Camp Director, Sam Goodspeed helping students identify macroinvertebrates.

As you can see, we are very busy in Nashua, but with a little planning, collaborative partners and enthusiastic group of kids, we have already learned so much about the streams and waterways in Nashua.  

Posted by Sarah Grosvenor, UNH Cooperative Extension STEM Field Specialist

Tuesday, January 7, 2014

Snow Albedo: From the Granite State to Summit, Greenland

There’s nothing like the first big snow of the season. Having grown up in New Orleans, I still get a rush of excitement when I wake up to the blanketed ground and the tree branches heavy under the weight of snow. As this winter season begins, I look forward to the skiing, the ice skating, the snowy woods and even some shoveling now and then. But sometimes, you just can’t get enough of winter, from the thrill of bundling up to go out into the cold to the joy of watching the delicate snowflakes slowly coat the ground. So what do you do when you’re down in the dumps because the last of the snow has melted in New Hampshire and the ice has left the ponds? Well, this past summer, the answer was to travel to Summit, Greenland, a land of perpetual snow and ice!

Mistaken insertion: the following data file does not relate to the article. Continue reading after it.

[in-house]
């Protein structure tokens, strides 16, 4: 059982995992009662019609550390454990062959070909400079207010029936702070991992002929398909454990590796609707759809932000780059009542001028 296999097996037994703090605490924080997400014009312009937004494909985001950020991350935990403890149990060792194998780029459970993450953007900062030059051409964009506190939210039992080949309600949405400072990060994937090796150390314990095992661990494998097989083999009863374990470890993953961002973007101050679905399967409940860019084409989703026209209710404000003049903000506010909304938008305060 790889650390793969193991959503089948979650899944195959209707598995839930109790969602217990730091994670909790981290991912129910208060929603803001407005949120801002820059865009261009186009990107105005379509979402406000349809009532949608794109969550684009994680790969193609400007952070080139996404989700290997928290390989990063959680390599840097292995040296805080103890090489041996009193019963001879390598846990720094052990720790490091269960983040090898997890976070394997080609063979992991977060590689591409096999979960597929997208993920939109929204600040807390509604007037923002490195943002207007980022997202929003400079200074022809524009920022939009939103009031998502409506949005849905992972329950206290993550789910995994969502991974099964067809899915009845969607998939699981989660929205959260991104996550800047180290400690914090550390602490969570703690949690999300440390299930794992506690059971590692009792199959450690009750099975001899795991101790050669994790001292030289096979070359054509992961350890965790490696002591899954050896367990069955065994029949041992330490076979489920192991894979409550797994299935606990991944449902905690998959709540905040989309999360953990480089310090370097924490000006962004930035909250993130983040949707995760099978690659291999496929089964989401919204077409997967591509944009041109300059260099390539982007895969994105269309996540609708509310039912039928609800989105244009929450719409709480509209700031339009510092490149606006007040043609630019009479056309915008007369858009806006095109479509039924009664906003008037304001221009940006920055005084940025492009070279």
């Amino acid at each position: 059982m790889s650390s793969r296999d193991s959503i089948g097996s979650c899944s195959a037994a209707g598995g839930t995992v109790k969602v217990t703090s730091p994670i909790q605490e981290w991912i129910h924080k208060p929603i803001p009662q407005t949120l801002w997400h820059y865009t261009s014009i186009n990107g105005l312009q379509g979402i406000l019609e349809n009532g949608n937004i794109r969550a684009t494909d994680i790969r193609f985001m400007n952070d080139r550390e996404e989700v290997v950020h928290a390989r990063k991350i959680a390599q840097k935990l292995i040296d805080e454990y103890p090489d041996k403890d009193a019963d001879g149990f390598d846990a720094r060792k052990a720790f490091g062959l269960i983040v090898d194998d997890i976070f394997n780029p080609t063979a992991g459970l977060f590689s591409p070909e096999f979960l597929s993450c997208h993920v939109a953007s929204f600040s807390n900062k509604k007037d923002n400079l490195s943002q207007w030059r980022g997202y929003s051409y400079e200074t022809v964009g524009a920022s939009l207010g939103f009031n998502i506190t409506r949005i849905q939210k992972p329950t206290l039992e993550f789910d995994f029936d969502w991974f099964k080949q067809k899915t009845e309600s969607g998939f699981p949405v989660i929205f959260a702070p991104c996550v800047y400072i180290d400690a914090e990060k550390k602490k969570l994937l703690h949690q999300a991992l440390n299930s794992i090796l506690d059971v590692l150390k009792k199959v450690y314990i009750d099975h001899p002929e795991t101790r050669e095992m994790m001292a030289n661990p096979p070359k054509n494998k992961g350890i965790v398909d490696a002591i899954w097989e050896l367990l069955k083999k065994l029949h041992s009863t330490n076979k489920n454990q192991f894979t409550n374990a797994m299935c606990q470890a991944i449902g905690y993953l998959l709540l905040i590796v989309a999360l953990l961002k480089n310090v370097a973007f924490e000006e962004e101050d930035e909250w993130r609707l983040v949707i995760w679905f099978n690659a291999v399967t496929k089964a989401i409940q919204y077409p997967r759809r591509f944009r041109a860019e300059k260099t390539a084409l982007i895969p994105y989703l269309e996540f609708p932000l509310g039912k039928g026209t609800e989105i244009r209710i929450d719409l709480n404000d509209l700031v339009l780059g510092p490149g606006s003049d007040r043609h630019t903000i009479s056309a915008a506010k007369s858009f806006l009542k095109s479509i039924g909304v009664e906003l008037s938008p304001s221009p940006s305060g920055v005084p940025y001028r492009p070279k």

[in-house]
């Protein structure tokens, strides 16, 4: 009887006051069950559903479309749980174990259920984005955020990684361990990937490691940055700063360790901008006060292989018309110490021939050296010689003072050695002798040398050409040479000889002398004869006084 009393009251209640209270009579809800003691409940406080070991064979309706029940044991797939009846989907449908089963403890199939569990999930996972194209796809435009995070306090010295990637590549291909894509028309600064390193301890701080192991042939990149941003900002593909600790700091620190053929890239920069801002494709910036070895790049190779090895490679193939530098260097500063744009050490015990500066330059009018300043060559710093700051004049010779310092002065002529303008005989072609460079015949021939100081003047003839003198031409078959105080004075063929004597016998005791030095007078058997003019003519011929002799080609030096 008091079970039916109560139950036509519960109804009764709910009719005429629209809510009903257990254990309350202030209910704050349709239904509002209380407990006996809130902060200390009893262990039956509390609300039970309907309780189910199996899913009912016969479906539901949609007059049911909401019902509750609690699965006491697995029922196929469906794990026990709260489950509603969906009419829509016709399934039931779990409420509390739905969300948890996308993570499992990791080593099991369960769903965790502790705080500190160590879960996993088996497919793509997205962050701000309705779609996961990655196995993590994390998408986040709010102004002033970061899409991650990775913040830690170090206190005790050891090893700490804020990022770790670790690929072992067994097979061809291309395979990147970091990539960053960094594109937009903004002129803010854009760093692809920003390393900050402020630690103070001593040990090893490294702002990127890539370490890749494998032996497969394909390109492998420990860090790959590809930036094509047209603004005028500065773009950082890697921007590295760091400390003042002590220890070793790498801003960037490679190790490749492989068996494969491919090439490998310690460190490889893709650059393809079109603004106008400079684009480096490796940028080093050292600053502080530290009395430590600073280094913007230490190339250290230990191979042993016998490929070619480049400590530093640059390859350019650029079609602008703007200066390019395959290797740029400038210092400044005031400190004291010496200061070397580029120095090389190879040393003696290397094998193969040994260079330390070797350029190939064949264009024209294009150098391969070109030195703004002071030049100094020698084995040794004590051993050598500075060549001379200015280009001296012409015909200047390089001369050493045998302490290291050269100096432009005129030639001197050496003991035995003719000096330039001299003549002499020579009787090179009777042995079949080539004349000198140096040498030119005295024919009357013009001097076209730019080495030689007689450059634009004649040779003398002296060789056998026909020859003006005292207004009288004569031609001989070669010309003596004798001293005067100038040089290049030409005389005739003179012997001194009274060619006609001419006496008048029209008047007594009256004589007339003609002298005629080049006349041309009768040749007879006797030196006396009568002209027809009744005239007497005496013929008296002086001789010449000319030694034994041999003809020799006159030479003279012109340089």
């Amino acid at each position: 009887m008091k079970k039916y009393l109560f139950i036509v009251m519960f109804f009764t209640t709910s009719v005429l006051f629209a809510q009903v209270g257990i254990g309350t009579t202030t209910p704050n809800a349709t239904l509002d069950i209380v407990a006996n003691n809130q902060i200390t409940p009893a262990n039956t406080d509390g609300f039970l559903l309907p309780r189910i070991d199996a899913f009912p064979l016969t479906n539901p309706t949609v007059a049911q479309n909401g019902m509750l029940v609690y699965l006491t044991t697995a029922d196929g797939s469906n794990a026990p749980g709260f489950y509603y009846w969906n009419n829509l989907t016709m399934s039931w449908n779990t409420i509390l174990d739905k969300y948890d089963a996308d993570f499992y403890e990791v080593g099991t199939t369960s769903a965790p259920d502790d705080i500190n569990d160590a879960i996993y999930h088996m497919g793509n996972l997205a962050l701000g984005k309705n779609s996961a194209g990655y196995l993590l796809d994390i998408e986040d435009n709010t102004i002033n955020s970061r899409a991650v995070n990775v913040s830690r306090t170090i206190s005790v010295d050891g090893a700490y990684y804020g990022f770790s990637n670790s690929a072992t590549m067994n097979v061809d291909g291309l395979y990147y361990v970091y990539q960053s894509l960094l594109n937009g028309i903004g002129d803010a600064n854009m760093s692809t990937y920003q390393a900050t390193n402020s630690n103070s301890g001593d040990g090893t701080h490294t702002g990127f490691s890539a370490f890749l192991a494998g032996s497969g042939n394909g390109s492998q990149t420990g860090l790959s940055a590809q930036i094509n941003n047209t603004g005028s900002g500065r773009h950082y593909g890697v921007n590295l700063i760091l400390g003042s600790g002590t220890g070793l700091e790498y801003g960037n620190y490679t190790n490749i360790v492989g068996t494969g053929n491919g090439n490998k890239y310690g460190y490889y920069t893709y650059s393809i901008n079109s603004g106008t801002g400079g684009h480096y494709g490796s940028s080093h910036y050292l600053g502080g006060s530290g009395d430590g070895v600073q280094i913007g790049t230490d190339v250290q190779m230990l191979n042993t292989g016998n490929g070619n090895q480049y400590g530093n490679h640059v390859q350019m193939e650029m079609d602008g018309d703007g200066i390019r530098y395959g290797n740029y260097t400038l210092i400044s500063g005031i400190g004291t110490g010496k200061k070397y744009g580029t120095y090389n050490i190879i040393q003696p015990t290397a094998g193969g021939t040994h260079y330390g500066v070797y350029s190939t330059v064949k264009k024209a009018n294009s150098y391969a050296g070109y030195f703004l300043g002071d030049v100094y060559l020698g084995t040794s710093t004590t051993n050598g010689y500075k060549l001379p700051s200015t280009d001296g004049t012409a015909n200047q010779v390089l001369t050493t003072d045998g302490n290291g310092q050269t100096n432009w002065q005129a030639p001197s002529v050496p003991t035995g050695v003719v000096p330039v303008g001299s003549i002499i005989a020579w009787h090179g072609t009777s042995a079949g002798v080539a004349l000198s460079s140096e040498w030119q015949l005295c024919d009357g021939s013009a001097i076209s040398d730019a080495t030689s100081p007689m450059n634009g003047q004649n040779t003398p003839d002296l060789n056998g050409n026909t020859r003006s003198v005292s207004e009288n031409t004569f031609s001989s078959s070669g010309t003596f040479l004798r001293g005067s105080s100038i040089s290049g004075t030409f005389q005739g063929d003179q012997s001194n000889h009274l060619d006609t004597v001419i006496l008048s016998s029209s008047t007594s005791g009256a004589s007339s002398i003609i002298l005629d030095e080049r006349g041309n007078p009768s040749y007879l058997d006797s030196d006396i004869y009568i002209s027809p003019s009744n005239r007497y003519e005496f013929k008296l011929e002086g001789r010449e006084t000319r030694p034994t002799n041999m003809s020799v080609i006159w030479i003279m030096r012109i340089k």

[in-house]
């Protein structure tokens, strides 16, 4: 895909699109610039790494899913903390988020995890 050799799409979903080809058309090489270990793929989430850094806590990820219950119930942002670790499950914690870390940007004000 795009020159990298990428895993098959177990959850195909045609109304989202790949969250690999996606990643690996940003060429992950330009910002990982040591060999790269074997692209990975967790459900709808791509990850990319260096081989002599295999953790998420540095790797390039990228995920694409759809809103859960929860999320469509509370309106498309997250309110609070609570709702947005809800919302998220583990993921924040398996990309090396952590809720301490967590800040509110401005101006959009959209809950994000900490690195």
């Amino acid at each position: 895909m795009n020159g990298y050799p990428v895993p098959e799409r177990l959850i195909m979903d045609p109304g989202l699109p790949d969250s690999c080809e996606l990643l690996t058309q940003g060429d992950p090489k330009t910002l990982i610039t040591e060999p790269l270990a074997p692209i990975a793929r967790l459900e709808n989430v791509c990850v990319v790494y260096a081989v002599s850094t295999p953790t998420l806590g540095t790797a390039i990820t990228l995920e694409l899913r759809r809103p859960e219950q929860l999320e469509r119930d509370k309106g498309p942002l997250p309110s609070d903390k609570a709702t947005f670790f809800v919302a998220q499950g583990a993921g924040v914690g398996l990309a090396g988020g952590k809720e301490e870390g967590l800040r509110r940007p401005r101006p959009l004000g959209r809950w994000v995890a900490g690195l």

Summit, Greenland. An expanse of snow and ice as far as the eye can see.
Through Dartmouth’s IGERT program, I was able to spend nearly four weeks at Summit Station at the top of the Greenland Ice Sheet. While I was there, one of my research goals was to study the snow albedo, which is a measure of the fraction of incoming solar radiation that is reflected off of the ground surface. Thanks to the EPSCoR project and the work that our group has been doing to study snow albedo in New Hampshire, I had a wealth of tools and techniques readily available for this research. While at Summit, I made daily measurements of snow albedo and snowpack characteristics such as grain size and shape, chemical impurities, temperature and density. Ultimately, I hope to compare my snow albedo studies at Summit with those that we have made here at home.